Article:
Fans' View

Fan’s view: Reflecting on the Union’s best start ever

Photo: Marjorie Elzey

After a remarkable first five games of the season, the Philadelphia Union are looking like a Supporters’ Shield contender. Alongside Chicago Fire and LAFC, The Union are one of the only three teams in MLS left undefeated. The Philadelphia Union have been flying high. I am going to recap the good and the bad of the season thus far.

The Good

The Defense: As simple as it sounds, the Philadelphia Union’s defense has been rock solid so far this season. Out of the first five games this season, the Union’s defense has allowed only two goals, one to Minnesota United, a goal where the Union switched off, and an unlucky deflection goal to CF Montreal. But after that happened, the Union has responded with three clean sheets in a row. While most of the praise will go to fullback Kai Wagner or in-form, homegrown Nathan Harriel, I think that Elliot and Glesnes have been superb. The center-back pairing has really locked off the opposing teams’ number nines, limiting them to minimal chances (for example, Valentin “Taty” Castellanos and Karol Świderski were shut down). This quality defense makes Andre Blake’s job much easier at the back.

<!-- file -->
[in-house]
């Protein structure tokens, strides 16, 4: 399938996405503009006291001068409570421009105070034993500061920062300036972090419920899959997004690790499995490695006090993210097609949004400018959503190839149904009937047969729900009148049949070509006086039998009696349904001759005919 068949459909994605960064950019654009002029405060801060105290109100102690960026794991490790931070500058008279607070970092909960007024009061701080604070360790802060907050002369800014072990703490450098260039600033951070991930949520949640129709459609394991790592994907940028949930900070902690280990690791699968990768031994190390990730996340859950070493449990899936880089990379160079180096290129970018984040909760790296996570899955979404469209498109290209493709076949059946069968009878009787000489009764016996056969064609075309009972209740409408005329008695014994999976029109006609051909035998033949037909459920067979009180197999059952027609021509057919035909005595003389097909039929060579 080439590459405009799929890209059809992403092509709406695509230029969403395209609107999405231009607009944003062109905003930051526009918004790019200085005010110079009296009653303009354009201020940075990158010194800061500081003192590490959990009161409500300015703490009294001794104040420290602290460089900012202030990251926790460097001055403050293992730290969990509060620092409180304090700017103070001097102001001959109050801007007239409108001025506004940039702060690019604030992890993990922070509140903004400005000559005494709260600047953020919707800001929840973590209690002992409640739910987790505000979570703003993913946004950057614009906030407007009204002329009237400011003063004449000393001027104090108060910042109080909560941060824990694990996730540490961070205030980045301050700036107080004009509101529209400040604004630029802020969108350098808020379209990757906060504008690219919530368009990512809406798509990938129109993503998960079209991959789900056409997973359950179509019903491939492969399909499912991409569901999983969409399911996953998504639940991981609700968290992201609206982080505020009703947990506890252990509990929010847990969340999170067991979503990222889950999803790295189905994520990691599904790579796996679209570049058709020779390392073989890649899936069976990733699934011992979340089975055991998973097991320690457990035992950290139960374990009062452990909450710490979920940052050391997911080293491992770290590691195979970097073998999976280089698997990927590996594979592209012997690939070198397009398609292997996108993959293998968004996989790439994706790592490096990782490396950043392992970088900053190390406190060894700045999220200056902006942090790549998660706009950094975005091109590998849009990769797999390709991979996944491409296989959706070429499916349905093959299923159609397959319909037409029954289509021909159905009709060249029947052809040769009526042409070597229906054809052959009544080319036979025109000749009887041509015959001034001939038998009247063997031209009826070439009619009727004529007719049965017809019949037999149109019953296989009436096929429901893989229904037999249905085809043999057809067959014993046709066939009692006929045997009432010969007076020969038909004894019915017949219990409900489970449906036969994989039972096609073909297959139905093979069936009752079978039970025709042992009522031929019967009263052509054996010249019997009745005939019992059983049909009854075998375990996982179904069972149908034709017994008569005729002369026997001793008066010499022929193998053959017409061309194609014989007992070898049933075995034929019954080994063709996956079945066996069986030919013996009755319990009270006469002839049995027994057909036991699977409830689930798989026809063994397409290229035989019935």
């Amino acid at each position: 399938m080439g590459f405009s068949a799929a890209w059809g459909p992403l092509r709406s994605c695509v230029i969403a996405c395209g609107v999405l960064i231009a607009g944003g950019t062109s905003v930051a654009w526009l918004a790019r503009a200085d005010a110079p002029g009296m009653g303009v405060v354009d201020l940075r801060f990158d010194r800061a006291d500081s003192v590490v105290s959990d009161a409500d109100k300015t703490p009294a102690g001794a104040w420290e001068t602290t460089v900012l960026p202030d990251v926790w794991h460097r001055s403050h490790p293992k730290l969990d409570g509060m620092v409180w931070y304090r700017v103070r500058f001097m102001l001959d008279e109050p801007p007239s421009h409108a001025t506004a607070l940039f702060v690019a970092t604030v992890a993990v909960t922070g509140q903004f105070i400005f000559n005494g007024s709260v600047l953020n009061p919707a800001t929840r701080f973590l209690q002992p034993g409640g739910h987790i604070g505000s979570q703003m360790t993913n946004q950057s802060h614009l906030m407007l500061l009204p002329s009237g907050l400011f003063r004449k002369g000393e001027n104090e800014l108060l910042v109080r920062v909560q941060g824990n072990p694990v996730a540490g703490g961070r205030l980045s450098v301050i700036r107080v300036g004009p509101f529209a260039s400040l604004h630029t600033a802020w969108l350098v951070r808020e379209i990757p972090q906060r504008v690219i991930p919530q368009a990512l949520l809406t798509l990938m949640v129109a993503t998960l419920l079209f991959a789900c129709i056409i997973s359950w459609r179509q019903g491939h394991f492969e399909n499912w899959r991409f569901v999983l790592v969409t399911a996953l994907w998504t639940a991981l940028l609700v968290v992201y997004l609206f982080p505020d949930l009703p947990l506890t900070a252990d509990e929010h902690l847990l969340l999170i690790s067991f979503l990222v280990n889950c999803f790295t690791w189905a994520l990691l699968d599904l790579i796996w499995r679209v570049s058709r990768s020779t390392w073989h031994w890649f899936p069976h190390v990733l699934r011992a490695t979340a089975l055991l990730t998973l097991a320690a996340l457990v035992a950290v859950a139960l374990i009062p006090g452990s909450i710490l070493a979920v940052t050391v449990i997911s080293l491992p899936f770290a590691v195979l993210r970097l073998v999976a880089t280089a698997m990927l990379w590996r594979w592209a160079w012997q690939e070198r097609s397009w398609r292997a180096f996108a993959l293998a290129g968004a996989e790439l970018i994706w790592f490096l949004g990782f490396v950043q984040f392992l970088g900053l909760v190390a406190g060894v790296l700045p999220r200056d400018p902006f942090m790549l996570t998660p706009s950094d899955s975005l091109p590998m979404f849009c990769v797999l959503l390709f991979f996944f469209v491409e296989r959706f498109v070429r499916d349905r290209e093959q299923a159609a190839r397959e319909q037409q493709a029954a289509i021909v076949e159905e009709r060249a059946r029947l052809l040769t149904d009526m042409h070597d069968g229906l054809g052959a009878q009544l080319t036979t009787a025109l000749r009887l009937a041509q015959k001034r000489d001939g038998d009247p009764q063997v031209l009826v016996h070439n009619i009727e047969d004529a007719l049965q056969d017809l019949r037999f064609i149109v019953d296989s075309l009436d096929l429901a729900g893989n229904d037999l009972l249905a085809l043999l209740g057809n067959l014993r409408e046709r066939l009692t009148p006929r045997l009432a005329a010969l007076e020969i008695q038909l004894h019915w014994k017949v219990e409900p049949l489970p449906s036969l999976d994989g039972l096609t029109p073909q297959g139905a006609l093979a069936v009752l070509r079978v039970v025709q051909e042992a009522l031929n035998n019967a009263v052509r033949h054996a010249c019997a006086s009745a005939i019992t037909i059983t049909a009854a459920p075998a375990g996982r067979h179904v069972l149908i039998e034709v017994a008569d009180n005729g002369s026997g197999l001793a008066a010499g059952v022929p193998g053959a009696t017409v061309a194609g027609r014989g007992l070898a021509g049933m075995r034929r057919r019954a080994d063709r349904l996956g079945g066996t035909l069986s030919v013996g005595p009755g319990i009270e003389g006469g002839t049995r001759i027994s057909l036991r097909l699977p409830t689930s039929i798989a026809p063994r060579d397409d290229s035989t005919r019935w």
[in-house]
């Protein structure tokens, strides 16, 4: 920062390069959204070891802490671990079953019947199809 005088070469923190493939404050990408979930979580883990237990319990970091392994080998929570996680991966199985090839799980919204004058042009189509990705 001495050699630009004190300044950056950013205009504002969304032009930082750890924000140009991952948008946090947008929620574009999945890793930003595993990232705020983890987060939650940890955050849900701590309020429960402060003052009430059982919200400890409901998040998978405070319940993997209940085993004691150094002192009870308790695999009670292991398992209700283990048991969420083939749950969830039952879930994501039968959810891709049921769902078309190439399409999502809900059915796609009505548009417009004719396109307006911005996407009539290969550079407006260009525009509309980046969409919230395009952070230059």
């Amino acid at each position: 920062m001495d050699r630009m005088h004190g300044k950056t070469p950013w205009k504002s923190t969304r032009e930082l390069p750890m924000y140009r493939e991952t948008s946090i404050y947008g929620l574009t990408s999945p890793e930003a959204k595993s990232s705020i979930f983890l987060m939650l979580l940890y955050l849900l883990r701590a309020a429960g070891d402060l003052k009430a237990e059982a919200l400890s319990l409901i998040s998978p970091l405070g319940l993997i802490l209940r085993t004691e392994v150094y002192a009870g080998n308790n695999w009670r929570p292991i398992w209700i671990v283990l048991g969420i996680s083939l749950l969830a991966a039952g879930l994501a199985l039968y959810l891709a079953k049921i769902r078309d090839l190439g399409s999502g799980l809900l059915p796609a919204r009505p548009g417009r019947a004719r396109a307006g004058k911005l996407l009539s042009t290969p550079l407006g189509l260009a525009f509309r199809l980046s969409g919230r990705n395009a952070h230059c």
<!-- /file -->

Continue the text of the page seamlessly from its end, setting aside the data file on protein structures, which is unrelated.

Team Pressing: A hallmark of Jim Curtin’s Union in recent years has been high pressing system. In previous years, the likes of Brenden Aaronson and Jamiro Monteiro have made this system work. With their departures one might think the team would have taken a dip. But this year, it is even better. The sole reason for that is the work rate of Julián Carranza up top. This high press from one of the forwards has not been seen for a long time. The high pressing system has always worked in MLS for Jim Curtin, and I bet he will be pleased after it paid off and the Union capitalized on a Charlotte blunder in last weekend’s match.

A Healthy Full-Strength Union: This is very rare to see, but a luxury when present. A fully healthy Union team gives Jim Curtin options for every position on the bench. Additionally, as seen this past weekend versus Charlotte FC, the Union had four healthy strikers! Yes, FOUR! This gives Jim Curtin the option to play two strikers for 60 minutes and then replace them with two other strikers for the next 30 minutes. However, good things often do not last. Sergio Santos’ tendency for injuries always lurks in the future.